Maybe a black cop in a black community, that can be helpful. But at the end of the day, make sure that you’ve got people there that know the people on the streets.
Why are we going the other way? Oh, let’s reimagine police by getting rid of them. What do you have? You have a doubling of murder in Austin, Texas.
It’s insane. That’s not good. That’s not good for anybody, but it’s not good for the communities that are alleged to be being helped.
And that’s one final point on what I would say about Democrats. They talk a big game about how they’re compassionate for people, and they particularly like to play up race and color and ethnicity, but are Democratic policies good for migrants? The migrants getting abused in Mexico on the journey from Guatemala, El Salvador, Honduras? The people that are then under the thumb of the cartels being put into human trafficking, sex trafficking, is that good for migrants?
Democrats pat themselves on the back for saying, “Look at me, aren’t I compassionate? Yay me for my open borders policies.” Meanwhile, a little girl’s getting raped on the journey. And they just go, “Oh, well, I guess that’s just a product of my political well-being.”
But we’re seeing the same thing with defunding police, reimagining police. This is absolute nonsense. The American people see it and they understand it.
Del Guidice: Congressman, you’ve already brought up the border situation, and I wanted to ask you about that. What is your perspective on what’s happening right now since the inauguration in January? What have you seen happen and how it’s gone down from the Trump administration to January when President Biden was inaugurated, until now where we’re at?
Roy: Well, it’s hard to pick an issue that you can focus on that summarizes better the rote incompetence and failure of the administration better than the border. I guess the president has allegedly put the vice president, Vice President Kamala Harris, in charge of the border. I guess now she’s in charge of HR 1 and moving election integrity reform. I can only hope she’s effective at that as she has been effective at securing the border, allegedly.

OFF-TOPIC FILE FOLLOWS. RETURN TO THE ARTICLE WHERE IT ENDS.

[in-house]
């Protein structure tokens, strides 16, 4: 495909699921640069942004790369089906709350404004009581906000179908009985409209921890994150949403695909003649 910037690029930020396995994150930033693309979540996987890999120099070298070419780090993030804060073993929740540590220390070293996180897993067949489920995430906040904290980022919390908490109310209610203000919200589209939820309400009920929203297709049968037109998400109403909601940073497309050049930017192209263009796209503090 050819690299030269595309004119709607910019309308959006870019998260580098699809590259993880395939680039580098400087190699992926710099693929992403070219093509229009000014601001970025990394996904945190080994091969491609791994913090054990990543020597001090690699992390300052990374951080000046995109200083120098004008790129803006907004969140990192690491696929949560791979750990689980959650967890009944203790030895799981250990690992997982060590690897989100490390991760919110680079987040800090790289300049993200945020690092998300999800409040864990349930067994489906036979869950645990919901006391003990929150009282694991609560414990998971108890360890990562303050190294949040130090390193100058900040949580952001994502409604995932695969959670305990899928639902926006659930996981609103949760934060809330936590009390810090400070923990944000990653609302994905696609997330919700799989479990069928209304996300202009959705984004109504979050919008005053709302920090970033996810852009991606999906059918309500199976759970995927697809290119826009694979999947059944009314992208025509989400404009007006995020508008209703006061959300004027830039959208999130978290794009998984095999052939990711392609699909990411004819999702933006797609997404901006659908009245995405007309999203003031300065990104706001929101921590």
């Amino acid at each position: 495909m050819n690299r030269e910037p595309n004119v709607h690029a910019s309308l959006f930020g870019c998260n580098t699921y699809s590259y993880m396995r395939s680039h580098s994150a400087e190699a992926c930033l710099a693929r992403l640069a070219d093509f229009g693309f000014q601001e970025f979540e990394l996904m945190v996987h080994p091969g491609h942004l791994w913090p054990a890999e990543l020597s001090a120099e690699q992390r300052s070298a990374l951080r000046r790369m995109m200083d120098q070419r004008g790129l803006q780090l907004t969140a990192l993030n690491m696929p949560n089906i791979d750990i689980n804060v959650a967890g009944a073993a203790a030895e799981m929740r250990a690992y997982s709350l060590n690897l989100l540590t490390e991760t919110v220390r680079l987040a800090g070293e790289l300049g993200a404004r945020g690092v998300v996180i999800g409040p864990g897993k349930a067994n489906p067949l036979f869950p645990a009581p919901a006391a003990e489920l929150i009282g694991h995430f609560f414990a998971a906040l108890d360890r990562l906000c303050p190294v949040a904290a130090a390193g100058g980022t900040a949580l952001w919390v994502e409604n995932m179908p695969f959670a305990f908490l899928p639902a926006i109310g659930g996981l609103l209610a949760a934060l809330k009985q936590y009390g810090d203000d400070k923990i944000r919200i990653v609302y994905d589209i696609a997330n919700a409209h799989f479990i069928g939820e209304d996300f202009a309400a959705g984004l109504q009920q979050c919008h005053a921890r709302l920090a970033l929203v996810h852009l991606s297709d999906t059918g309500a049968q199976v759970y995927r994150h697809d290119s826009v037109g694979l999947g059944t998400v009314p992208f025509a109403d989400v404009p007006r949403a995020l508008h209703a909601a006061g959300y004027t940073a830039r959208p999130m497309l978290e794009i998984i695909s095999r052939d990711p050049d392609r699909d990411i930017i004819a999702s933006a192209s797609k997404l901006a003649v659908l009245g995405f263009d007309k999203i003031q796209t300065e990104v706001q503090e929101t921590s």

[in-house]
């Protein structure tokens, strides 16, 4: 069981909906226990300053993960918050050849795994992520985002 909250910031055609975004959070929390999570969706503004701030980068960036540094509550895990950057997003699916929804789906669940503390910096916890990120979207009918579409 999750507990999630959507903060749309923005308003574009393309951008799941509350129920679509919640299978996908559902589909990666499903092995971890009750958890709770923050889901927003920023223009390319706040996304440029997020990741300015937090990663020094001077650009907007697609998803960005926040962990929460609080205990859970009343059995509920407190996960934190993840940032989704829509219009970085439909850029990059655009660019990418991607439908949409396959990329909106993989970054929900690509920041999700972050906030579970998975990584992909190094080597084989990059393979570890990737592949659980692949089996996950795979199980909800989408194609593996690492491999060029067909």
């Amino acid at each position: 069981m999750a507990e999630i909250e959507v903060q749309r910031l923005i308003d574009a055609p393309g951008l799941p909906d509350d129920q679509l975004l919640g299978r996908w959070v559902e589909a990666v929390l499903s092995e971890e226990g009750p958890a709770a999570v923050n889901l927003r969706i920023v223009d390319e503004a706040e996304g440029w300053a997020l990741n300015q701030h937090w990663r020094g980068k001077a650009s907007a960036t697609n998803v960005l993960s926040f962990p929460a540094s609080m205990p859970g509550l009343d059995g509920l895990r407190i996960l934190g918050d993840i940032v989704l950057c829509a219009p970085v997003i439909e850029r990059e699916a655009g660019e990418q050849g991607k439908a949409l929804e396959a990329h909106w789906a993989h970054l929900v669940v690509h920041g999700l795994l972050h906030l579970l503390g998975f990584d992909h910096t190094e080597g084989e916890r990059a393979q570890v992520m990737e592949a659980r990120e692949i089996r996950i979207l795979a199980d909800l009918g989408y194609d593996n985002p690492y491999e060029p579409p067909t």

But what’s happening is we joke about it, but it’s a tragedy. I talk to ranchers every day that have their property being destroyed, fences being destroyed. We see photographs on ranches where a little girl had her hands bound behind her back. [Rep.] Kat Cammack, my colleague, was just talking about conversations she had with a young lady who had been gang-raped on the border.
I talked to a 7-year-old girl who was on the journey alone by herself, had no family, had no friends. We talk about 600,000 apprehensions through May of this year, we’re probably pushing 700,000 soon; 300,000 got-aways and releases. We have more fentanyl that came through in the first four months of this year than all of 2020 combined.
It’s just absurd what we’re doing and we’re seeing this unfold and destroy communities.
As my colleague, Kat, was talking about the amount of fentanyl, and we’ve got this fentanyl-heroin cocktail, and what’s happening to our children in schools, the amount of opioids flowing into our country. Why? Because we have open borders.
By the way, we could secure our border in about a week. Seriously, if you just had the willpower to do it, you could roughly secure it in about a week. Certainly within a year, we could have it pretty much fully secure.
And you just change the policies, the asylum policies, the “catch and release” policies, knock the knees out from under the cartels, make sure that we fix [the Trafficking Victims Protection Reauthorization Act], use “Return to Mexico,” Title 42 for the COVID and communicable diseases. We could limit flow, and then we could get busy building walls, roads, infrastructure, Border Patrol, and we could have a secure border. We can do it immediately, we just choose not to.
Del Guidice: I wanted to ask you, too, you mentioned the vice president, how she’s been put in charge. And I believe recently she said this week, or this past week, that she’s dismayed by the rhetoric surrounding her role in this situation. But I’ve already been twice at the border this year. She’s vice president, she hasn’t chosen to go. So I guess, what would your message to her and other leaders be right now?
Roy: My message would be, if you look up a map of the United States and you just go over to the middle of the country and go down, there’s a state, and it’s called Texas. And then there’s this river along Texas called the Rio Grande, and it borders Mexico. There’s a problem down here and you’re allegedly in charge of it.
They have planes. I think you actually have a plane that you can use. Pretty sure taxpayers pay for it. You can fly on an Air Force base in Washington, D.C., right outside D.C. You can get on that plane, taxpayer-funded. You can fly directly to the border.
I don’t get to do that. I get on Southwest Airlines. I got to wait for a single direct flight, fly to Austin. Then I got to drive five hours down to McAllen, and I do it all the time because I live in Texas and I drive down to the border.
You can fly directly into McAllen. It’ll take you about three and a half hours. You can go down and you can see with your own eyes what’s actually happening down at the Rio Grande. Yet you refuse to do that.
And for about two weeks now, I’ve been throwing out there I’m happy to debate you anywhere, anytime. I will show up anywhere the vice president says, and I will go there and I will debate her on the border. She won’t do that because she knows their policies are an abject failure.